The city entered into a contract with Recycle Rewards, Inc. (RR) to become part of the company’s “recycle bank” online program, www.recyclebank.com. Residents with the same trash-pickup day are rewarded based on increased residential recyclables compared to the overall amount of waste generated in the city. “It’s really trying to drive more people to recycling,” Kuhl said.
The initiative rewards residents with points that can be redeemed for discounts or free offers, such as “buy one get one free” or “$10 off with the purchase of $50 or more,” at local businesses and with national brands. Current partners of RR are Macy’s, Kashi, Nestle Purina, Coca-Cola and Ziploc. Representatives are currently engaging local businesses to become part of the program, he said.
Northern California Adapts-
Trinity County, CA– a new state law prepares to take effect July 1 mandating that commercial businesses and multi-family units recycle their waste, Trinity County’s Solid Waste division is preparing to step up its processes to help them do it.
Intended to reduce greenhouse gas emissions, AB 341 goes into effect July 1, requiring all businesses and multi-family complexes with five or more units generating four or more cubic yards of waste to separate their municipal garbage from their recyclables. The new law adds monitoring and reporting duties for counties and cities, and requires educational outreach efforts to inform the public of the new mandate.
“Our approach is collaborative, cooperative and informative, but not to force people to comply,” said Trinity County Solid Waste Director Mark Lockhart. “We don’t have the resources to do that, but we think we have a decent plan for helping people move forward.”
The plan relies on expanding single stream recycling capabilities, currently available only in Hayfork as a pilot project, to Weaverville and eventually other outlying county transfer stations.
Single stream recycling is a system of processing mixed waste — a one-stop shop for recycling everything at one location with the exception of wet garbage such as food waste and other organic material. It was initiated through grant funding obtained for a pilot project at the Hayfork transfer station last year.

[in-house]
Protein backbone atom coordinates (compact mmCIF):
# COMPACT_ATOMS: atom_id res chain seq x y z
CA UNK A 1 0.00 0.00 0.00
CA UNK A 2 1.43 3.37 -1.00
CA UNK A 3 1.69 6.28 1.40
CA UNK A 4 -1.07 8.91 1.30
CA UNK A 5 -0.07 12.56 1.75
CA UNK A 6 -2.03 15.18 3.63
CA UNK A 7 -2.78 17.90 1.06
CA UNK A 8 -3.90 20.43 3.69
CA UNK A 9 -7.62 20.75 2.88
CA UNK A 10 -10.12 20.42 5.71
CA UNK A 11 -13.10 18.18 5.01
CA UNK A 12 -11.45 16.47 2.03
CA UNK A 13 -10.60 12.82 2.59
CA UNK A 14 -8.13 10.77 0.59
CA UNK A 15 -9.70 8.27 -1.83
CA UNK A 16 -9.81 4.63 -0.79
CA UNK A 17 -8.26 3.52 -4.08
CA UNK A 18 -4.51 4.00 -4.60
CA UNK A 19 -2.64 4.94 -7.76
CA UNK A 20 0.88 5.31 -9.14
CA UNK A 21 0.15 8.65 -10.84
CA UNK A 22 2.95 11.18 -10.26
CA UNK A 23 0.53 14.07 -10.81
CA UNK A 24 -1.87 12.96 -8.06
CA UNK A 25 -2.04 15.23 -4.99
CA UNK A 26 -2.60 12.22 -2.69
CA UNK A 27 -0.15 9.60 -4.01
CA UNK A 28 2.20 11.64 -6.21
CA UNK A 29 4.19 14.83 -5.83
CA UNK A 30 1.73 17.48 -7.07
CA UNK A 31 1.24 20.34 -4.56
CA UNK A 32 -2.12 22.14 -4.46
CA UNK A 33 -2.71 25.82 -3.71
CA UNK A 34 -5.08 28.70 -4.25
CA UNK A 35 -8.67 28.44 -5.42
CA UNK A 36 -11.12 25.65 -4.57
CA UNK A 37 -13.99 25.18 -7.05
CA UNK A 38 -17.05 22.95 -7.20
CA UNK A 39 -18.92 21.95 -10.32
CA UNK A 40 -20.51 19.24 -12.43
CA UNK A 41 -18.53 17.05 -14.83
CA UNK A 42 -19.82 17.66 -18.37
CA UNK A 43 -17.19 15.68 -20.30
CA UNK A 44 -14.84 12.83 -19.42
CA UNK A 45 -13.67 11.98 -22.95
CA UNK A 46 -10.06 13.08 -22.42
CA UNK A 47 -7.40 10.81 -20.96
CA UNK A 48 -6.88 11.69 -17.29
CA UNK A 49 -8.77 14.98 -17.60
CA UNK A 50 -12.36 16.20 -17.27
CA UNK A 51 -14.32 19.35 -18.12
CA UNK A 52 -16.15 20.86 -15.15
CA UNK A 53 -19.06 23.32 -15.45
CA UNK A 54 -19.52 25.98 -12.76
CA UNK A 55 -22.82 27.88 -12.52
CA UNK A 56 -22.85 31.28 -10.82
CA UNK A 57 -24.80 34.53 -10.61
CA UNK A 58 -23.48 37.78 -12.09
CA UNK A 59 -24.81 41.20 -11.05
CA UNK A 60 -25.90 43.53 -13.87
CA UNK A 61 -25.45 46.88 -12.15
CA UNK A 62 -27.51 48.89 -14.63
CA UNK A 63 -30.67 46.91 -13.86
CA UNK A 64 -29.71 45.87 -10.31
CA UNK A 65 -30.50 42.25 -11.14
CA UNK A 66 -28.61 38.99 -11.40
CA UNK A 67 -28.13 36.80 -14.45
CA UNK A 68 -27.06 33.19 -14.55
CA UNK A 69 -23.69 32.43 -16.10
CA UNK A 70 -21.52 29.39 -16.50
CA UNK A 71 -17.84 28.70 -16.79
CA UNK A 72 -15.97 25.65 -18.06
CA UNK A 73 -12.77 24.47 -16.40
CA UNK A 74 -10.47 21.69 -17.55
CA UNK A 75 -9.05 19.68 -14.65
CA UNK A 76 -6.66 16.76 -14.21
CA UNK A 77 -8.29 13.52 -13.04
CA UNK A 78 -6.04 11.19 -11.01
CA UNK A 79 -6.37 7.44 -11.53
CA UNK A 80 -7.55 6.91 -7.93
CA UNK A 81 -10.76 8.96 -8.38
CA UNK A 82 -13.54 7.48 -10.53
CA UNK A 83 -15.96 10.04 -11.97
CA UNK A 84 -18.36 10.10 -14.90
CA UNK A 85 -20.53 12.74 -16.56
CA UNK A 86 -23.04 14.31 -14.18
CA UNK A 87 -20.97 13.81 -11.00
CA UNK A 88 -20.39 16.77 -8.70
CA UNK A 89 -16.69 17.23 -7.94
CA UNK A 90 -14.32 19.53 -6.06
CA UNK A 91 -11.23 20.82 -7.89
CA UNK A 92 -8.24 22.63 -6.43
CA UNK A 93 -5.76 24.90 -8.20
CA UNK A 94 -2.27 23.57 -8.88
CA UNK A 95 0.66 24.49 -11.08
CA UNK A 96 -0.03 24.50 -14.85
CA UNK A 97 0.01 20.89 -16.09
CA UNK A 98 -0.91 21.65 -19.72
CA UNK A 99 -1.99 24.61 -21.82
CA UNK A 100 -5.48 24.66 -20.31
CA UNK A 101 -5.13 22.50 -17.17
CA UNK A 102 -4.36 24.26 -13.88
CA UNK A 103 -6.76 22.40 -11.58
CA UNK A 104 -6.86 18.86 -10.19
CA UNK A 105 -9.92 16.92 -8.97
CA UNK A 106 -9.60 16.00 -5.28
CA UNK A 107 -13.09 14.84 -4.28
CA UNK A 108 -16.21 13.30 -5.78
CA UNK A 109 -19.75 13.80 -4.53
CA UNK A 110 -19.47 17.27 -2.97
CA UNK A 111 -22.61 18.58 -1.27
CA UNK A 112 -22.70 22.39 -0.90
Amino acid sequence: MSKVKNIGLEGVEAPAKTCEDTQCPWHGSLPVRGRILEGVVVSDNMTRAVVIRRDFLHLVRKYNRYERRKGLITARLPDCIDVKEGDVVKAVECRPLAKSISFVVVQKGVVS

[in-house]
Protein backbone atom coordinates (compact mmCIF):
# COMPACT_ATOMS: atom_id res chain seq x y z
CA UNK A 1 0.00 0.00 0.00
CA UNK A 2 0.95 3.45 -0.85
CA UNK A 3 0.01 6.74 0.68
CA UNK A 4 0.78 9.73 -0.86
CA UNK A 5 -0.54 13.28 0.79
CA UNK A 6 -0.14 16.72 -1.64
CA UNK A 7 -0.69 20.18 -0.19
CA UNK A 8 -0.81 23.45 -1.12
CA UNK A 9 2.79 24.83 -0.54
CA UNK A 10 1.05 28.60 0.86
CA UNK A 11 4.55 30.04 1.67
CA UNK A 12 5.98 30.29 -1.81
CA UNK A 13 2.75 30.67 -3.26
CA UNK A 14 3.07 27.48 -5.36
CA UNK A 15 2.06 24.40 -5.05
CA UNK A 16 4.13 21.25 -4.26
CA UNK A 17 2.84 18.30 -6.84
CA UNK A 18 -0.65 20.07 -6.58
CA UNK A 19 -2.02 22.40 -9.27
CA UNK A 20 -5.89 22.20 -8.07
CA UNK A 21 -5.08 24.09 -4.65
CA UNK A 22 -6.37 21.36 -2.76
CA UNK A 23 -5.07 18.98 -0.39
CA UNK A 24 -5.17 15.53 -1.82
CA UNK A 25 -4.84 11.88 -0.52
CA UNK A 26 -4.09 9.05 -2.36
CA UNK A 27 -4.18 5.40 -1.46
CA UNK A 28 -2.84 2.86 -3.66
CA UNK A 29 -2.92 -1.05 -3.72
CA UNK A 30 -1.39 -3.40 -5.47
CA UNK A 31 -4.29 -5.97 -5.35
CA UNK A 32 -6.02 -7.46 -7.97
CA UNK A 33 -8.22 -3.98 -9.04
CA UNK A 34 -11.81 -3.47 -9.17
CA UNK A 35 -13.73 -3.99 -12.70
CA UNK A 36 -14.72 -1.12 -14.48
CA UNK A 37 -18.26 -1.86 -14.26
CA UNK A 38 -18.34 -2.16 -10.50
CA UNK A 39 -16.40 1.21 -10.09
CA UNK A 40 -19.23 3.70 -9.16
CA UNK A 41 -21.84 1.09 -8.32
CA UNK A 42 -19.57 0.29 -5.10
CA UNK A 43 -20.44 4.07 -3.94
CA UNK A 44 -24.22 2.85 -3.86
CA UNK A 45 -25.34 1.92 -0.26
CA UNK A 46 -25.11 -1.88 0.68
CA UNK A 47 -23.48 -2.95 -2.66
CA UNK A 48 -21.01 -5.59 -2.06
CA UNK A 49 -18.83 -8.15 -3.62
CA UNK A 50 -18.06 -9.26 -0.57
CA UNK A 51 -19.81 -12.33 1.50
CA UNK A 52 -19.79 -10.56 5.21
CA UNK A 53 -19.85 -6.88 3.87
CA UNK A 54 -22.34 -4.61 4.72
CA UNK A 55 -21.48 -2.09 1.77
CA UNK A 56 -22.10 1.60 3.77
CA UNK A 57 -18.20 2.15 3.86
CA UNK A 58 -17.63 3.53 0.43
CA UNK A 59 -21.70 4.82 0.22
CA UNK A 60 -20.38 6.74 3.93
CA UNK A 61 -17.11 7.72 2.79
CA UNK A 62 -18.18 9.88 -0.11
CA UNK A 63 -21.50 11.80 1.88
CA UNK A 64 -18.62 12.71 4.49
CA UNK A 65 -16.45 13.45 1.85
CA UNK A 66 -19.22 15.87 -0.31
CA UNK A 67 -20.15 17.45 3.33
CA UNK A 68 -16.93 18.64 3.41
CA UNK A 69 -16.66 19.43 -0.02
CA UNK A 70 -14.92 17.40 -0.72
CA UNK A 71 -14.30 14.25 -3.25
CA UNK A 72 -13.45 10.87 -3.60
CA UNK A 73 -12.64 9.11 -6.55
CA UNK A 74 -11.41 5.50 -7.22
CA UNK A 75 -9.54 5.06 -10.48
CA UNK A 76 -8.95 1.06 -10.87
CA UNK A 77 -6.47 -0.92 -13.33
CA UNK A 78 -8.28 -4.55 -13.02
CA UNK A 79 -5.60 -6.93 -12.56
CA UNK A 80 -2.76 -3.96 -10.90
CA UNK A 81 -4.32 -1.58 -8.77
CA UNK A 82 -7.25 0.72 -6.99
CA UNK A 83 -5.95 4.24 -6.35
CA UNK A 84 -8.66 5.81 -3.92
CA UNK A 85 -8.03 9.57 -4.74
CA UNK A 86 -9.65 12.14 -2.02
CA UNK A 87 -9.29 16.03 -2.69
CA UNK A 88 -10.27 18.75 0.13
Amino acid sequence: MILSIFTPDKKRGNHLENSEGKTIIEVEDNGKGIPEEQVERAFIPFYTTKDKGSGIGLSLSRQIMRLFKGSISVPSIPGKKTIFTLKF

Lockhart said the Hayfork project is doing much better than it started out, but not as well as he had hoped. A volunteer outreach effort there has helped to educate people about the benefits and opportunities of single stream recycling, but he said the project is still operating at just under the break-even point. The goal is to reduce the county’s trash hauling costs by increasing the amount of materials that are recycled.
Once the new mandate goes into effect, businesses and apartment complexes will have no choice but to recycle, and Lockhart said he believes that will boost the use of single stream up to a point that will allow for expansion of the process to Weaverville and other locations.
In the meantime, solid waste staff plans to meet with various business groups and community service clubs to provide information about the new requirements.
During a presentation to the Trinity County Board of Supervisors last week, Lockhart said, “It is the law. It is going into effect. Businesses will have to comply and we’ll have to do some reporting, but I don’t have any way to go out and check everyone. Plus we have many businesses that share Dumpsters. They don’t all have their own”
Sup. Wendy Otto noted that the new requirements “are not as onerous as they started out with fines and penalties attached, though that may be coming.”
Rural advocacy groups the county works with pushed back, Otto said, adding “we all detest that word ‘mandatory’ because it’s a one-size-fits-all approach when the rural areas are not the problem. We already understand our carbon footprint and the cost of transportation. The word ‘mandatory’ is still in there, but we got a much-changed version from what was first presented.”
Lockhart said he will be bringing a proposal to the board in the next few months to expand single stream capabilities, but discussion is also needed about raising the county’s solid waste fees or reducing services.
“We’re in a period of tightening our belts due to a downturn in business and increasing costs. We’ve passed the threshold where we’re dipping into our reserves, so we will bring you the numbers in a logical way and will need your direction on that,” he said.
Source- LBBJ & TJ